Fertility, pregnancy and severe endometriosis
We have just analysed our data on a subgroup of patients who have been attempting to conceive with severe endometriosis. Three surgeons with similar approaches to the treatment of endometriosis pooled their data and following excisional surgery (including bowel resection) we have an almost 75% chance of pregnancy. I reproduce the data that has been accepted to be presented at the World Congress of Endometriosis later this year below.
The data is in line with many anecdotal reports but has surpassed even our own expectations. Historically the belief has been that if you (unfortunately) have severe endometriosis and it is adequately excised the subsequent pregnancy rates dramatically improve. Conversely if your endometriosis is more minor, and less surgery is required to excise it the results are not as dramatic. Our current results again show extraordinary results with excisional surgery particularly with severe disease.
Clearly there are issues in relation to the degree of endometriosis that you have and the different perceptions of this between surgeons. I liken it to the game of “Chinese whispers”. If I whisper to you what I think is occurring and you then mention it to a number of other people the real story gets lost along the way. This is why images are so important.The experience of the team looking after you is also a significant factor.
I should emphasise that I do not believe the answer to endometriosis is surgery alone. Pregnancy, pseudo-pregnancy (with agents such as Mirena) or ovulation suppression are all critical in the ongoing management of the disorder.
We clearly need (and will) do more data (and life table) analysis, although these results are highly encouraging and I must admit to looking forward to going to the office at the moment….
FERTILITY OUTCOMES AFTER SURGERY FOR COLORECTAL ENDOMETRIOSIS AMONGST A COHORT OF WOMEN PRESENTING WITH INFERTILITY
H. J. Wills 1, M. J. Cooper 2, J. Tsaltas 3, L. Reyftmann 4, G. D. Reid 5,*
1Faculty of Medicine, University of New South Wales, 2Department of Obstetrics and Gynaecology, University of Sydney, Sydney, 3Monash Medical Centre, Melbourne, 4Sydney Women’s Endosurgery Centre, 5Liverpool Hospital, Sydney, Australia
Preferred Presentation Method: Oral or Poster Presentation
Has this abstract previously been presented or published?: No
Introduction: Fertility outcomes following surgery for colorectal endometriosis are an important consideration of the feasibility of such a management approach.
Objectives: To review the fertility outcomes of women who have undergone surgery for colorectal endometriosis with infertility as their primarily reason for initial presentation to a specialist.
Methods: The patient records of 3 gynaecologists were reviewed for patients who underwent 1 or more of segmental resection, disc excision or appendicectomy for endometriosis. Patients who had surgery after 30/08/10 were excluded to allow at least a 6 month follow-up period extending to 28/02/11. The patients’ primary reason for presentation to a specialist was determined. Information surrounding the duration of infertility and pregnancy outcomes after surgery was extracted from the records of those patients presenting with infertility.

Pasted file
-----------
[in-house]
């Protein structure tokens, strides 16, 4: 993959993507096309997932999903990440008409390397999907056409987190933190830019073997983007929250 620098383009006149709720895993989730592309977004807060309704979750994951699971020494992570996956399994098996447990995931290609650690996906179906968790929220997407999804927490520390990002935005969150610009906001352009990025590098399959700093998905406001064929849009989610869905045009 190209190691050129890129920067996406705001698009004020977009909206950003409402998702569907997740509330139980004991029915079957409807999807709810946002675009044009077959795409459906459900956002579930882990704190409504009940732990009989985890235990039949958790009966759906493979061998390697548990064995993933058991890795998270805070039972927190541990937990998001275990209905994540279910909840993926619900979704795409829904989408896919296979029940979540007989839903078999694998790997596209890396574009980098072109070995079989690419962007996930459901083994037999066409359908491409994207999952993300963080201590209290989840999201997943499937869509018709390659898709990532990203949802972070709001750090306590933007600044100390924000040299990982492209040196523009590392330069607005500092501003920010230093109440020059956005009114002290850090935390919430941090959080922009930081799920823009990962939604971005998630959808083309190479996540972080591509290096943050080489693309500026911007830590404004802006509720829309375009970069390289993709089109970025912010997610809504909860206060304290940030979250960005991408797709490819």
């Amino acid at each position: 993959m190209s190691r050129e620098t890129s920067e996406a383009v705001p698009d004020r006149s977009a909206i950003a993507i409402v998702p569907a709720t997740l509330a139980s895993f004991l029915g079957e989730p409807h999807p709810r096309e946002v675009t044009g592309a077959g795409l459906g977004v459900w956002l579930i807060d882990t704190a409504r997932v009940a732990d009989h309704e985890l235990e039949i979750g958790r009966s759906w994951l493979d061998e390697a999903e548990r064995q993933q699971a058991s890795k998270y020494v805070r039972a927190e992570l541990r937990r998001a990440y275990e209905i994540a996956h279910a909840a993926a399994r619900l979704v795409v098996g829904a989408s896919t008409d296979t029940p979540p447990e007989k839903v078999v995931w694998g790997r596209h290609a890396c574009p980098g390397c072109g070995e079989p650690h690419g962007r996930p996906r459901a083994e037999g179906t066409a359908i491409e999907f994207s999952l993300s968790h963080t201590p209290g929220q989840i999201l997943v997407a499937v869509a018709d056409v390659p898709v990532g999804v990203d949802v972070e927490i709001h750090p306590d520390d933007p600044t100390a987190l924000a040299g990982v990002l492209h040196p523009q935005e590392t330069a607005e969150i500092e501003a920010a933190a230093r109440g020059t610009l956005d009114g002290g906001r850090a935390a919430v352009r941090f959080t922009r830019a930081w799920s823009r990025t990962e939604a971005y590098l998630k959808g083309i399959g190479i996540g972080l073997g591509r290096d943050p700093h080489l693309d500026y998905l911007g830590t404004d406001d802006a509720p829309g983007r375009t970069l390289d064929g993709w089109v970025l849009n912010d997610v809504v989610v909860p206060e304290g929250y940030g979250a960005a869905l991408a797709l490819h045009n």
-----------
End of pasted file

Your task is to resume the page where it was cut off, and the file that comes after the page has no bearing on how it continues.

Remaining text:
Results: Seventy-five women presenting with either infertility (19/75; 25.3%) or pain and infertility (56/75; 74.7%) underwent surgery for colorectal disease. The average age of the cohort at the time of bowel surgery was 34 years and 7 months. Forty-three patients (57.3%) underwent segmental resection and 28 (37.3%) underwent disc excision. Four patients (5.4%) underwent simultaneous bowel procedures. Fertility data was unavailable for 7 women (9.3%).Amongst the 68 available for follow up, 11 women (16.2%) did not wish
to attempt conception post-operatively despite initially presenting with infertility as their primary complaint. This was found to be due to a variety of factors, including a change in circumstances surrounding partners, finances and desire for pregnancy. Fifty-seven women (83.8%) wished to conceive after surgery. Forty-two women successfully conceived, equating to a pregnancy rate of 73.6% (42/57) amongst those women wishing to conceive, and a rate of 61.8% amongst the cohort as a whole (42/68). A total of 54 pregnancies occurred. Fourteen (25.9%) were achieved spontaneously and 37 (68.5%) with assisted reproductive technologies. The mode of conception was unknown in 3 pregnancies (5.6%). The outcomes of 13 pregnancies (24.1%) remain unknown. Fourteen pregnancies (26.0%) resulted in miscarriage. Four pregnancies (7.4%) were on-going at the time of submission. Twenty-three pregnancies (42.53%) were known to have been successfully delivered; 15 by Caesarean section (65.2%), 7 vaginal deliveries (30.4%) and the method of delivery unknown in 1 (4.3%).
The cumulative pregnancy rate observed in this study is in keeping with fertility rates reported in the literature, which according to a recent systematic review, vary between 18% and 100%.1
Conclusion: The pregnancy rate observed in this series is considerably higher than previous studies of a similar nature, suggesting the potentially positive impact of colorectal endometriosis surgery upon fertility in those women with infertility as their primarily reason for presentation.
References: 1. De Cicco, et al. 2011. BJOG 118(3):285-91.
Disclosure of Interest: None Declared
Keywords: colorectal endometriosis, fertility outcomes, laparoscopy